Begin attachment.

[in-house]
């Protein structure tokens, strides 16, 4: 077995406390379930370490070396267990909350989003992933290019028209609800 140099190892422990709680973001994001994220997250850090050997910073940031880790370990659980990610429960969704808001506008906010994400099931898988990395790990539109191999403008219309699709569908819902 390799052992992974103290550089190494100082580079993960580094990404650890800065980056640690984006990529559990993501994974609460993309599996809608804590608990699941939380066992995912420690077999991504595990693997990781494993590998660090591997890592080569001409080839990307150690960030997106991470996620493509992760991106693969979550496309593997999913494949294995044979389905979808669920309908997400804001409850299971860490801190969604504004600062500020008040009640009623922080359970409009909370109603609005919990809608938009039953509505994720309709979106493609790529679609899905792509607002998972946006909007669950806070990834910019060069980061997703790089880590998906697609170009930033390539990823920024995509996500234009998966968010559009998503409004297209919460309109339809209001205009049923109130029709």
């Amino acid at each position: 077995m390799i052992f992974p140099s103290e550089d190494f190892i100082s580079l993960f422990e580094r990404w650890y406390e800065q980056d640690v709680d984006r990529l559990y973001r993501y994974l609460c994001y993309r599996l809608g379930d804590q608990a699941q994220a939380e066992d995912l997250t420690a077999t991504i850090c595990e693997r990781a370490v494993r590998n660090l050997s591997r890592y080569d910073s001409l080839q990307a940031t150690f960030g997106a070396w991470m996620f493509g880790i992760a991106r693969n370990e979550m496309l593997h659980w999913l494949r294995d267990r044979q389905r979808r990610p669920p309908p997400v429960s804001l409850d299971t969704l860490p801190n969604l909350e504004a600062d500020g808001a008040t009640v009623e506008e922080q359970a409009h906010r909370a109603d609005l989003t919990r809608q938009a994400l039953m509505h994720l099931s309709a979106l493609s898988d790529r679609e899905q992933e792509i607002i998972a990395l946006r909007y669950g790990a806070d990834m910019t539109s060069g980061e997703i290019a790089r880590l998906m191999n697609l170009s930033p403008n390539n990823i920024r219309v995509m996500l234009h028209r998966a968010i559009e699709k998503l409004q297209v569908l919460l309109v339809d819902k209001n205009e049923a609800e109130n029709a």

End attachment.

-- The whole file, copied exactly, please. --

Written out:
[in-house]
């Protein structure tokens, strides 16, 4: 077995406390379930370490070396267990909350989003992933290019028209609800 140099190892422990709680973001994001994220997250850090050997910073940031880790370990659980990610429960969704808001506008906010994400099931898988990395790990539109191999403008219309699709569908819902 390799052992992974103290550089190494100082580079993960580094990404650890800065980056640690984006990529559990993501994974609460993309599996809608804590608990699941939380066992995912420690077999991504595990693997990781494993590998660090591997890592080569001409080839990307150690960030997106991470996620493509992760991106693969979550496309593997999913494949294995044979389905979808669920309908997400804001409850299971860490801190969604504004600062500020008040009640009623922080359970409009909370109603609005919990809608938009039953509505994720309709979106493609790529679609899905792509607002998972946006909007669950806070990834910019060069980061997703790089880590998906697609170009930033390539990823920024995509996500234009998966968010559009998503409004297209919460309109339809209001205009049923109130029709």
């Amino acid at each position: 077995m390799i052992f992974p140099s103290e550089d190494f190892i100082s580079l993960f422990e580094r990404w650890y406390e800065q980056d640690v709680d984006r990529l559990y973001r993501y994974l609460c994001y993309r599996l809608g379930d804590q608990a699941q994220a939380e066992d995912l997250t420690a077999t991504i850090c595990e693997r990781a370490v494993r590998n660090l050997s591997r890592y080569d910073s001409l080839q990307a940031t150690f960030g997106a070396w991470m996620f493509g880790i992760a991106r693969n370990e979550m496309l593997h659980w999913l494949r294995d267990r044979q389905r979808r990610p669920p309908p997400v429960s804001l409850d299971t969704l860490p801190n969604l909350e504004a600062d500020g808001a008040t009640v009623e506008e922080q359970a409009h906010r909370a109603d609005l989003t919990r809608q938009a994400l039953m509505h994720l099931s309709a979106l493609s898988d790529r679609e899905q992933e792509i607002i998972a990395l946006r909007y669950g790990a806070d990834m910019t539109s060069g980061e997703i290019a790089r880590l998906m191999n697609l170009s930033p403008n390539n990823i920024r219309v995509m996500l234009h028209r998966a968010i559009e699709k998503l409004q297209v569908l919460l309109v339809d819902k209001n205009e049923a609800e109130n029709a």